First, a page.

Stopping the Cross-Border Flow of People, Drugs, Cash, and Weapons

By Ronald W. Mortensen on September 13, 2016

The 2016 presidential campaign has drawn a sharp contrast between Donald Trump, the president of Mexico, and Hillary Clinton when it comes to the fight against human traffickers, the cross-border drug trade, and the smuggling of cash and weapons. On the one hand, Trump and the Mexican president agree on the role that a wall can play in stopping the illegal, cross-border flow of people, drugs, cash, and weapons. On the other hand, Clinton offers more of the same with her hollow promise of "secure borders" coupled with amnesty for illegal aliens in the United States – nothing to effectively interdict cross-border human trafficking and nothing to effectively stop the flow of drugs weapons or cash.

During a joint news conference in Mexico, Trump and the Mexican president both expressed serious concern about the cross-border flow of drugs, cash, weapons, and people and the president of Mexico recognized "the right of either country to build a physical barrier or wall on any of its borders." Unlike Trump, Clinton has not met with the president of Mexico and, by supporting the status quo, she effectively comes down on the side of the Mexican drug cartels who take advantage of a highly insecure border to traffic drugs, cash, weapons, and people.

Human Trafficking

According to U.S. Customs and Border Protection, human trafficking "occurs when a person is induced by force, fraud, or coercion to work under the total or near-total control of another person or organization; forced to pay off a loan by working instead of paying money, and/or perform a sex act for money or anything of value. ... Although many people think of the sex trade when they think of human trafficking, this crime also occurs in such labor situations as: domestic servitude, labor in a prison-like factory, or migrant agricultural work."

The 2016 State Department Trafficking in Persons Report states: "Mexican women and children, and to a lesser extent men and transgender individuals, are exploited in sex trafficking in Mexico and the United States. Mexican men, women, and children are exploited in forced labor in agriculture, domestic service, manufacturing, food processing, construction, forced begging, the informal economy, and street vending in Mexico and the United States."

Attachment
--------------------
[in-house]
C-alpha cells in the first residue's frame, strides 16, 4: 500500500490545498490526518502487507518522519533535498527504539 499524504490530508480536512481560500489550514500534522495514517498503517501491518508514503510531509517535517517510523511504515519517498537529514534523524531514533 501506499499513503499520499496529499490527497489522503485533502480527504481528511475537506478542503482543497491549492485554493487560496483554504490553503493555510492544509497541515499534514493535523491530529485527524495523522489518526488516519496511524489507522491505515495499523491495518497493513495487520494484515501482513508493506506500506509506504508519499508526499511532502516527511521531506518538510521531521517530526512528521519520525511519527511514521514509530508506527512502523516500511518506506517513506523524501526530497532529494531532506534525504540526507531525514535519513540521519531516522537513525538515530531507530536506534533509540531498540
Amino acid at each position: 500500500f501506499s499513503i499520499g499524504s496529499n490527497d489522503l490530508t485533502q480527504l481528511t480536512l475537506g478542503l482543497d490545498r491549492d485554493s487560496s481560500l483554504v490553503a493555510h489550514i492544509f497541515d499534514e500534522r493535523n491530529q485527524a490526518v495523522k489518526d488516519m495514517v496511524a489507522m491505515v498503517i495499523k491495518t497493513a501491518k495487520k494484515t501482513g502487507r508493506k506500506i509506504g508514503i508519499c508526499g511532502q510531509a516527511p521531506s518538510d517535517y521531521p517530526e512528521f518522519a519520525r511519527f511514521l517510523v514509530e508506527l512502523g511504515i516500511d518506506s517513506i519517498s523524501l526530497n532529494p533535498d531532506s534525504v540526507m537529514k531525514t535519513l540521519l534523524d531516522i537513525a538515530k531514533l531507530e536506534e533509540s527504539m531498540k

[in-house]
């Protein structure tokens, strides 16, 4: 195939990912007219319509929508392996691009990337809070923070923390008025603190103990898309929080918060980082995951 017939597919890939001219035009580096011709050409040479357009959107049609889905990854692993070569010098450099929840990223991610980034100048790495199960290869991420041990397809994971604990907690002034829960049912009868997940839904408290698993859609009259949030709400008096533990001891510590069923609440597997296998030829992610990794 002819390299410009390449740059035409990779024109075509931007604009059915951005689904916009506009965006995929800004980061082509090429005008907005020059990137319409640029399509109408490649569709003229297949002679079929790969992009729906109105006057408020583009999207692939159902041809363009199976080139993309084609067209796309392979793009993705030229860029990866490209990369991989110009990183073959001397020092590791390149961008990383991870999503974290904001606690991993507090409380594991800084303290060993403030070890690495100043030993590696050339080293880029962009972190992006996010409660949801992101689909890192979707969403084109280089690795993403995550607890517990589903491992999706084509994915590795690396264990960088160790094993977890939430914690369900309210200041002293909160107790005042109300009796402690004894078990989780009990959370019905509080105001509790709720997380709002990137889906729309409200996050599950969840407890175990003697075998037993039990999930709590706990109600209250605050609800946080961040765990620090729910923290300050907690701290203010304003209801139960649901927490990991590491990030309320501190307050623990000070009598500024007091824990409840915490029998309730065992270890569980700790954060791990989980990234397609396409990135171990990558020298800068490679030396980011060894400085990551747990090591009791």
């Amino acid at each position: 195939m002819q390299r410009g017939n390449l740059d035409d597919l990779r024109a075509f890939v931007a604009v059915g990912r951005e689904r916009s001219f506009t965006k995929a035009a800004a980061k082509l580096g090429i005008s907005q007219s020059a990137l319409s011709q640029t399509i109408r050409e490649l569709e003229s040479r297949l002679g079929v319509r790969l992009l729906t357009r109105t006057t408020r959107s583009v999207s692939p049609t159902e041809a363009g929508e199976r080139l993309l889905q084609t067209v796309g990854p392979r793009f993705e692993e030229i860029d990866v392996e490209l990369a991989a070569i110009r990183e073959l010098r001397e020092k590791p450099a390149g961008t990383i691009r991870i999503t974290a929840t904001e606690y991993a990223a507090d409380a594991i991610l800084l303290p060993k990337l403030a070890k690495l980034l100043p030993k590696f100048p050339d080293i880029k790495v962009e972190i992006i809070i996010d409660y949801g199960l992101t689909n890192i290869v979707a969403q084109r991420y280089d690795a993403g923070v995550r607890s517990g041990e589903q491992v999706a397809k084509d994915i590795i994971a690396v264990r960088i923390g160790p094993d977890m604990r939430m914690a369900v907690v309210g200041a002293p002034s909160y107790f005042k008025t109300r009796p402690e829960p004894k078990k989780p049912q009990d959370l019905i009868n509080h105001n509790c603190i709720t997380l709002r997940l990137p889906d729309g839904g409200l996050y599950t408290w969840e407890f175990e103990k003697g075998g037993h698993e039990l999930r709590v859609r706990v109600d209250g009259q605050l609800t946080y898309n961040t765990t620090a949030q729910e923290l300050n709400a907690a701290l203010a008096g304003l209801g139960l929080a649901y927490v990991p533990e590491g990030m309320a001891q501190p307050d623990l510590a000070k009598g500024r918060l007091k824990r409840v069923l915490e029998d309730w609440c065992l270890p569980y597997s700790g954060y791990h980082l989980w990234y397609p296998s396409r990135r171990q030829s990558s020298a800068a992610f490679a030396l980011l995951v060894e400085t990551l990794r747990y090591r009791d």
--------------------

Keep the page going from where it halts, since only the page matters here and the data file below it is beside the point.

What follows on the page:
The State Department estimates that between 14,000 and 17,500 individuals are trafficked into the United States each year; most are undocumented and many come through the porous Mexican border. Once in the country, women and children are forced into prostitution and modern slavery, including domestic servitude, sweatshops, etc. The problem is so serious that in 2012 the California attorney general and Mexico attorney general signed an accord to expand prosecutions of criminals — typically members of transnational gangs — who engage in the trafficking of human beings.

Trump's wall would help stop human trafficking; Clinton's empty promise of "border security" would ensure that human trafficking from Mexico continues unabated.


Mexican cartels

and independent smugglers flood the United States market with marijuana, heroin, cocaine, methamphetamines, etc., resulting in the addiction and death of Americans of all ages, social status, and geographic locations, including rural areas. Trump's wall would sharply interdict this trade and save untold lives. Clinton's hollow "secure borders" promise would do nothing to slow the drug trade and would result in the addiction and deaths of still more Americans.


After drugs are sold in the United States, it is necessary for the cartels to get the proceeds back to Mexico. Therefore, huge amounts of cash are smuggled from the United States into Mexico. If this cash could not be moved across the border, the U.S. market for drug dealers would be much less appealing. Trump's wall would seriously interrupt this smuggling of cash and, when coupled with the sharply increased difficulty of getting drugs into the United States, would cause major disruptions in the cartels' drug trade. Clinton's "secure borders" would do nothing to stop this flow of cash and would ensure that the cartels' drug trade remains untouched.


Firearms and ammunition

flow from the United States into Mexico, which makes it harder for Mexico to combat the drug cartels. This flow of weapons was one of the major concerns raised by the president of Mexico during his meeting with Trump and both addressed the issue in their joint press conference. The establishment of a strong border wall would allow both countries to interdict this weapons trade and to save many Mexican lives. Clinton's "secure borders" would do nothing to impede this weapons trade.

In summary, the president of Mexico and Donald Trump agree that something must be done, including erecting a physical barrier or wall, to address the ongoing cross-border people, drug, cash, and weapons smuggling. As the president of Mexico said in his statement at the joint press conference following his meeting with Trump:

[H]aving a secure border is a sovereign right and mutually beneficial. We recognize and respect the right of either country to build a physical barrier or wall on any of its borders to stop the illegal movement of people, drugs and weapons. Cooperation toward achieving the shared objective, and it will be shared, for the safety of all citizens is paramount to both the United States and to Mexico.

Unfortunately, Clinton promises more of the same — more human trafficking, more drugs flowing across the border, more weapons smuggling, and more cash flowing back into Mexico.